EB Odds & Ends

A Newsletter of Eagles Byte Historical Research

November 1996, No. 14


They were born thirty years and half a continent apart. They were intelligent, gifted and determined. One utilized her husband's wealth as a lever to help remake society, the other tore down some walls as she raised others. Working singly at first and sometimes in tandem later on, they altered the state of California's appearance, its educational system and, even a few male minds.

Phoebe Apperson was born on December 3, 1842, on a farm in Missouri. Like many of her Midwest contemporaries, she taught in a frontier school. Then she remade the acquaintance of a former neighbor, four years older than herself, who probably had less education than many of her pupils. But George Hearst didn't need book learning. George Hearst could smell minerals - precious minerals. Local Indians referred to him as Boy-That Earth-Talked-To. And when he returned from the Nevada silver fields a wealthy young man and again saw the young child he'd carried around on his shoulders, now a petite school teacher in her late teens, his instincts were as sound. They eloped and were married in Stedman, Missouri, on June 15th, 1862, and remained in the midwest for four months while George settled his recently-deceased mother's estate. Then the young couple boarded a ship for the west coast. As their vessel passed through the Golden Gate, she looked up at the seedy, raw El Dorado that was San Francisco, and told George she intended to live on those hills where she could always see the bay. Phoebe Apperson Hearst had fallen in love a second time.

To paraphrase a William Dean Howells title, George Hearst was not afraid to hazard new fortunes. And it paid off for this man the earth still talked to, paid off rapidly in even newer fortunes. George and Phoebe prospered, and when a son, William Randolph, was born the following year the silver spoon, Harvard and fame awaited.

But it's not the men, George and William Randolph, that directly concern us here. Money is a tool and the shy new mother with refined tastes became adept in its use.

It was in 1872, while Phoebe was considering a trip to Europe for herself and young William, that Julia Morgan was born in San Francisco, on January 20, to Charles and Eliza Parmalee Morgan. Attending grade school across the bay in Oakland, Julia developed an interest in civil engineering, pursuing her undergraduate degree in the field. Pierre Le Brun, a cousin of her mother's, was an architect (among his commissions was New York City's Metropolitan Life Insurance Tower). Perhaps his work stimulated her interest, as well as her determination to become an architect. It should come as no great surprise that women were not "supposed to be" interested in architecture or capable of becoming architects in the 1890s. Not in the U. S. Certainly not in Europe.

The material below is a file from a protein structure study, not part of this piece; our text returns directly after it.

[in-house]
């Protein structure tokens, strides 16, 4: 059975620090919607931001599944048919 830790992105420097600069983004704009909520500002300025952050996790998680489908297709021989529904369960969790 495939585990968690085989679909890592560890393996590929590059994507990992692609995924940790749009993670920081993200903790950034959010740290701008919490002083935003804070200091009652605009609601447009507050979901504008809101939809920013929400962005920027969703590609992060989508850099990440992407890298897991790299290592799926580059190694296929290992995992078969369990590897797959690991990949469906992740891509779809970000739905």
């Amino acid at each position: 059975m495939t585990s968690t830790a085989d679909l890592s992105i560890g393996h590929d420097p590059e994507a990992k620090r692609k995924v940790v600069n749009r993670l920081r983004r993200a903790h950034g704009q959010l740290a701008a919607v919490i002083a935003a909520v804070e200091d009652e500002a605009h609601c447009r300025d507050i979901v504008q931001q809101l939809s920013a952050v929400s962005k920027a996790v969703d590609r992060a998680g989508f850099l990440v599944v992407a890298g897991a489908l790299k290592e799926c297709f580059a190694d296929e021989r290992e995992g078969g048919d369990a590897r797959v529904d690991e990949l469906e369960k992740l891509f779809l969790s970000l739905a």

Tell that to the wall, or better yet, save your breath. Julia became the first female graduate of the University of California to earn a civil engineering degree. Encouraged by Phoebe Hearst and architect John Galen Howard (he had gained a commission from The Phoebe Apperson Hearst Architectural Competition to design a master plan for the University of California), she sailed for Europe in 1896, traveling to Paris to enroll in the L'Ecole des Beaux-Arts. When she arrived it was to find the "MEN ONLY" sign out. Siege warfare ensued. Two years later, their excuses exhausted, the bastion's defenders capitulated and Julia Morgan became the first woman to enroll in the venerable school, and then earn its architecture certificate.

She'd been practicing her trade even as her studies had gone forward and, after receiving her certificate, she returned to the family home, and began an apprenticeship with Howard. She designed a bell tower for Mills College. There were other commissions. Her career was off to a modest start. The idea of a female architect, especially one with prestigious French schooling, didn't seem too much of a hindrance. In 1903, partnered with Howard, she helped design a mountain retreat for the Hearst family, then went on to open her own office in 1904. Slanted against women at the turn of the century, the playing field was starting to tilt upright. Suddenly, on April 18, 1906, nothing else was upright in San Francisco.

George Hearst was fifteen years dead in 1906. Phoebe was visiting Paris, out of danger. William Randolph, now owner and publisher of a large chain of newspapers. suffered over a million dollar loss. After the rubble had settled and the smoke had cleared, the city on the hill regained its momentum and began to dig in. And rebuild. Hearst too immediately began to rebuild. His San Francisco Examiner, buildingless, never missed an issue, and W. R. plunged into relief work.